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sel that is more than 50 percent foreign- maritime labor force to crew its vessels. put in place, then the owners and opera- ther depressed and result in more severe owned should limit the foreign citizen Consistent with international law, it is tors of foreign-? ag vessels currently en- layoffs. Accordingly, we recommend crew members to the nationality of the common practice to permit an owner or gaged in OCS activities would simply GOM stakeholders consult with counsel ? ag state of the vessel and would limit operator to crew a vessel under a partic- stop working in the U.S. OCS because to ensure they are fully informed of the the number of foreign citizens that could ular ? ag with crew members from any they could not ? nd enough trained and potential negative impacts that this pro- be exempted. Such a provision would country as long as the crewmember is experienced crew to operate their ves- posal would have on the GOM and the be in direct con? ict with longstanding trained and has the experience to meet sels. This would mean that work in the U.S. economy in general, should there international law. The U.S. does not international safe manning requirements. GOM, including the supporting jobs be interest on Capitol Hill to move such have the authority to dictate citizenship In conclusion, should this proposal be provided by U.S. citizens, would be fur- legislation.
requirements for foreign nationals work- ing aboard a foreign-? ag vessel if U.S. citizens are not required. Speci? cally, the ? ag state alone has the authority to establish citizenship requirements for its vessels, and the citizenship of the foreign-? ag vessel’s crew under inter- national law, are not required to be the same as the ? ag state unless that speci? c ? ag state mandates such a requirement.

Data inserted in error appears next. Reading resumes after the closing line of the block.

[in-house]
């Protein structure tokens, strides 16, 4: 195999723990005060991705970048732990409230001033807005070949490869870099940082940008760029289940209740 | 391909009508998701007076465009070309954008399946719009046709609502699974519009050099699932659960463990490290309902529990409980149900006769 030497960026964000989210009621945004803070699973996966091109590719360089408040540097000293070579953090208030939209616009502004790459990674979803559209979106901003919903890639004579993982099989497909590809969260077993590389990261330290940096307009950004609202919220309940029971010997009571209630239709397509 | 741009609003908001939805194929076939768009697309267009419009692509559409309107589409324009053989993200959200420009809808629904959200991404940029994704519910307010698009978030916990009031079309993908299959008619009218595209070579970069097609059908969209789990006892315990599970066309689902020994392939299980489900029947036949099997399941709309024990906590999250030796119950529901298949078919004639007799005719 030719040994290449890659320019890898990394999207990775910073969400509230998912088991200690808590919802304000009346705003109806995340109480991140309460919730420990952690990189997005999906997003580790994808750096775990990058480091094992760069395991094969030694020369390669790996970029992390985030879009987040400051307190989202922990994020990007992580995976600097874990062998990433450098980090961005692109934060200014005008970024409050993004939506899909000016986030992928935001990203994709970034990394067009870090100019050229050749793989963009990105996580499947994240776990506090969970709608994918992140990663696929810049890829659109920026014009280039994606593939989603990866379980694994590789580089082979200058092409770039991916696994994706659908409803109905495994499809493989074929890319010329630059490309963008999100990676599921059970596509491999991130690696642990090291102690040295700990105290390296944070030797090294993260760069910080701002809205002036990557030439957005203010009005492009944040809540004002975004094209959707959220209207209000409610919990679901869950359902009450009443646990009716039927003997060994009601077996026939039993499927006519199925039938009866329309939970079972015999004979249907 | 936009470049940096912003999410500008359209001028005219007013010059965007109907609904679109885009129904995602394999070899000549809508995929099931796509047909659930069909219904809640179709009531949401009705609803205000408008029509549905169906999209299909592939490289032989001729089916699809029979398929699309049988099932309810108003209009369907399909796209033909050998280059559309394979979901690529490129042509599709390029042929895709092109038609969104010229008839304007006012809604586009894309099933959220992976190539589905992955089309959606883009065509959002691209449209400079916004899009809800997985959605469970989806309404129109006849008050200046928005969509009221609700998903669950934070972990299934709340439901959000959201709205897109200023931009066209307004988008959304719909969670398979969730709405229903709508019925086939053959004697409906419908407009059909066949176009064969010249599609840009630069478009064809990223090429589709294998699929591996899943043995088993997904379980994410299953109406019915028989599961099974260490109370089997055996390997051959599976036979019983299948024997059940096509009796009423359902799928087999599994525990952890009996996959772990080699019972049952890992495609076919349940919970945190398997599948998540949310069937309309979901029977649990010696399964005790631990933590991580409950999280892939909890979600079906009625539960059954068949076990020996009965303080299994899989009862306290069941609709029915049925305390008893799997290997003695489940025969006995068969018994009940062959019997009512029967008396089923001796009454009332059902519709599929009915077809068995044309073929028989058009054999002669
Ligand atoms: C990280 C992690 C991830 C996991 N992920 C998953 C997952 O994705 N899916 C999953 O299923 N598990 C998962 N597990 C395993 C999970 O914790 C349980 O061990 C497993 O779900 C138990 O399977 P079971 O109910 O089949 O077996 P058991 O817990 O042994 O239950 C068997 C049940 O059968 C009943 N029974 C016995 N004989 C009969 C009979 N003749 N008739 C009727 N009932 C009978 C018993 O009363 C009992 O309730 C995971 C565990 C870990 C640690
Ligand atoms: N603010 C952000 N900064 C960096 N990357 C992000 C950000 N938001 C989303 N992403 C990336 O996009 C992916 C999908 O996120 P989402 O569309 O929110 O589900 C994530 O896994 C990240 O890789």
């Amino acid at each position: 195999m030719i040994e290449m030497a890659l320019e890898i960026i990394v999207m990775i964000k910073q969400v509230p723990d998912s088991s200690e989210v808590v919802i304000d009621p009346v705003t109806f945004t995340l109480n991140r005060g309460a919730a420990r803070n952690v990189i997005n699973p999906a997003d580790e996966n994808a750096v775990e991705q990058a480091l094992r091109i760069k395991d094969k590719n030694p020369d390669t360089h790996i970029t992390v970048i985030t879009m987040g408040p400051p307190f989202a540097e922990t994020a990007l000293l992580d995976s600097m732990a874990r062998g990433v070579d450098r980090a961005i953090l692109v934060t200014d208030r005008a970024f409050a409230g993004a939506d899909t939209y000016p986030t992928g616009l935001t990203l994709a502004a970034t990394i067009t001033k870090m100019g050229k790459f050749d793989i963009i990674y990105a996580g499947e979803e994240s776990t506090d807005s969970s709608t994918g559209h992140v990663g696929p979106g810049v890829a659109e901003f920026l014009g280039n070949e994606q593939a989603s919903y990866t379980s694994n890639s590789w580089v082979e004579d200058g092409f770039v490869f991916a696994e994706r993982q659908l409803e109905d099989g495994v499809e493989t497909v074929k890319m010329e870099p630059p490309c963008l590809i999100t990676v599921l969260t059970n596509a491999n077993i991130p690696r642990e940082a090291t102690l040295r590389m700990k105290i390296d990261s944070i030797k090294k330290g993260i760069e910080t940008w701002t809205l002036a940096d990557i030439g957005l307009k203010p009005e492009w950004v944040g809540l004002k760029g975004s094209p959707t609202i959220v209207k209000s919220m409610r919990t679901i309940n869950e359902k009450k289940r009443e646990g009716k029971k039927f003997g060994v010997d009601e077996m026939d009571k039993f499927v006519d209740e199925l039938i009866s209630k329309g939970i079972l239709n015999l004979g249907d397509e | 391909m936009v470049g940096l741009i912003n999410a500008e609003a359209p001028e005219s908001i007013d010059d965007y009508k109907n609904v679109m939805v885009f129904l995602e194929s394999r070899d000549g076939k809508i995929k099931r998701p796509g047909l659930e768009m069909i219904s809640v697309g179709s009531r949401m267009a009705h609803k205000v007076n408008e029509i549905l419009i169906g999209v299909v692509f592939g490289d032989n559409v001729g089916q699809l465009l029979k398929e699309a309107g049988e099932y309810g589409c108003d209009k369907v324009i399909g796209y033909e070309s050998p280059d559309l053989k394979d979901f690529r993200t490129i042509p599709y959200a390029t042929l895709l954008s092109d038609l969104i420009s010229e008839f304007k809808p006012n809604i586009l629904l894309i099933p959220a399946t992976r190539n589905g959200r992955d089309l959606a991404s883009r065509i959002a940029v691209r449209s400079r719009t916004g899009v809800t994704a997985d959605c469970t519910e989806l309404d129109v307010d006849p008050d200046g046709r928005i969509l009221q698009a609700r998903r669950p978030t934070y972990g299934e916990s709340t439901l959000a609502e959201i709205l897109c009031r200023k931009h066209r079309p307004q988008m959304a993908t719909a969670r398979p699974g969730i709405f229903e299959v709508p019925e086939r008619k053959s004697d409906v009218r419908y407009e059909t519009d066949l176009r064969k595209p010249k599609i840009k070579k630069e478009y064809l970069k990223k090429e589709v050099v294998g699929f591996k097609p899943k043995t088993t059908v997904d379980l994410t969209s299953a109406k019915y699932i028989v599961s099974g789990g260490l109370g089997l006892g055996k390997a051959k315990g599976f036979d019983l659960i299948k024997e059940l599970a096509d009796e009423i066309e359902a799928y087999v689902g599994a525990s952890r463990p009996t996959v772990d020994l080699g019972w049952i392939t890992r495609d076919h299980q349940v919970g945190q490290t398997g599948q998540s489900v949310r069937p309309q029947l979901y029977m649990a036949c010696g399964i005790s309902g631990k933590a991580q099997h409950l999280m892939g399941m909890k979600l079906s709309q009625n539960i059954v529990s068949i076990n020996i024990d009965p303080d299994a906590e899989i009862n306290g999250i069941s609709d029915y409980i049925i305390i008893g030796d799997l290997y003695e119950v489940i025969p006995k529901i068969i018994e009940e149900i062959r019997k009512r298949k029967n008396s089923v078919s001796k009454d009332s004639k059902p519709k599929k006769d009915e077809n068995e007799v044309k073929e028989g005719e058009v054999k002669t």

Even though the U.S. has generally made this a requirement for U.S. ? ag vessels, other countries have not. And, this proposal would do little or nothing to increase jobs for U.S. citizens on the
OCS because the work performed by these foreign ? ag vessels cannot be re- placed by U.S. ? ag vessels.
Implications of the Proposal
The intent of this crewing exemption regime appears to be to ensure that U.S. ? ag vessels are given equal opportunity to perform OCS services worldwide, as they have been doing for the past half century. However, should the U.S. implement further restrictions on crew- ing, the likelihood is that other countries could reciprocate by restricting offshore opportunities for U.S. citizens serving aboard U.S. ? ag vessels worldwide,
Maritime risks are vast. So is our team to see you even further reducing the work available to U.S. citizens. through them.
Most concerning, however, is the fact that the implementation of such a pro- posal would appear to have the practical
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not be replaced easily. In this regard, many ? ag states simply do not have the *Reported by SNL Financial
Jonathan Waldron is a partner and chair of the maritime and international trade practice at Blank Rome LLP. Waldron concentrates his practice in maritime, international, and environmental law, including maritime security. He served travelers.com in the U.S. Coast Guard for 20 years, © 2015 The Travelers Indemnity Company. All rights reserved. Travelers and the Travelers Umbrella logo are registered trademarks of The Travelers Indemnity Company in the U.S. and other countries. 15-OM-1837 Rev. 8-15 attaining the rank of commander, and was senior counsel to the Marine Spill
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